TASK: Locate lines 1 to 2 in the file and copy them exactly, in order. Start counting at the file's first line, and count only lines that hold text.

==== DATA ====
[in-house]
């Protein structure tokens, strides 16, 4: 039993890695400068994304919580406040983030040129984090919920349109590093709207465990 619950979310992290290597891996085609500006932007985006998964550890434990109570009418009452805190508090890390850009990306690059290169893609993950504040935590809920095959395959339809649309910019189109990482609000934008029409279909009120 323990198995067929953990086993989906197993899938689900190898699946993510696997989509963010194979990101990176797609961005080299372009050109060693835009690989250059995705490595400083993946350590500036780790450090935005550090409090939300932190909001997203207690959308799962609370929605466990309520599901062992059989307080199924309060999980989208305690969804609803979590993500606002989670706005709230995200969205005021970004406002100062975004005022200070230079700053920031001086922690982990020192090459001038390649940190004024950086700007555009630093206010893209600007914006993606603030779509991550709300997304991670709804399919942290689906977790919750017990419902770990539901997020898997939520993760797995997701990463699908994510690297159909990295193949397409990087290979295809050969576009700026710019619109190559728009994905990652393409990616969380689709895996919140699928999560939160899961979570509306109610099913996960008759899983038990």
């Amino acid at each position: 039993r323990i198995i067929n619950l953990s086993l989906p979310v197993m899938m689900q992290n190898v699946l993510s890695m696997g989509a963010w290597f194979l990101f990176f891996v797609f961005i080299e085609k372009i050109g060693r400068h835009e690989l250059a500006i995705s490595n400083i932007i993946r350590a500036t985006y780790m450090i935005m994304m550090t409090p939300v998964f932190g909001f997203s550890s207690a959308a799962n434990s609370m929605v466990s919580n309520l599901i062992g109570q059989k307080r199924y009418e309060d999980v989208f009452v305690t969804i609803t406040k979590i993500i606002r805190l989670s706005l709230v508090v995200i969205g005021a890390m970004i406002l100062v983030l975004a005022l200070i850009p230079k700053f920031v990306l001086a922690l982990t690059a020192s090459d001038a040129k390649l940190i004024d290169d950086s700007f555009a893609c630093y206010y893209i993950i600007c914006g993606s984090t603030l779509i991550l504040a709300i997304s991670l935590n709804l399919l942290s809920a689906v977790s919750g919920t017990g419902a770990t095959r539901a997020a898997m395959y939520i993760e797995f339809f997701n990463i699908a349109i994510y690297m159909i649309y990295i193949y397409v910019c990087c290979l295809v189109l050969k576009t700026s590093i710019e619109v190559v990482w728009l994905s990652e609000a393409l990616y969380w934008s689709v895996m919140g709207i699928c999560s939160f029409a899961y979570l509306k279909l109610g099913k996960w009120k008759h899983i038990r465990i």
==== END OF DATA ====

[in-house]
């Protein structure tokens, strides 16, 4: 039993890695400068994304919580406040983030040129984090919920349109590093709207465990 619950979310992290290597891996085609500006932007985006998964550890434990109570009418009452805190508090890390850009990306690059290169893609993950504040935590809920095959395959339809649309910019189109990482609000934008029409279909009120 323990198995067929953990086993989906197993899938689900190898699946993510696997989509963010194979990101990176797609961005080299372009050109060693835009690989250059995705490595400083993946350590500036780790450090935005550090409090939300932190909001997203207690959308799962609370929605466990309520599901062992059989307080199924309060999980989208305690969804609803979590993500606002989670706005709230995200969205005021970004406002100062975004005022200070230079700053920031001086922690982990020192090459001038390649940190004024950086700007555009630093206010893209600007914006993606603030779509991550709300997304991670709804399919942290689906977790919750017990419902770990539901997020898997939520993760797995997701990463699908994510690297159909990295193949397409990087290979295809050969576009700026710019619109190559728009994905990652393409990616969380689709895996919140699928999560939160899961979570509306109610099913996960008759899983038990």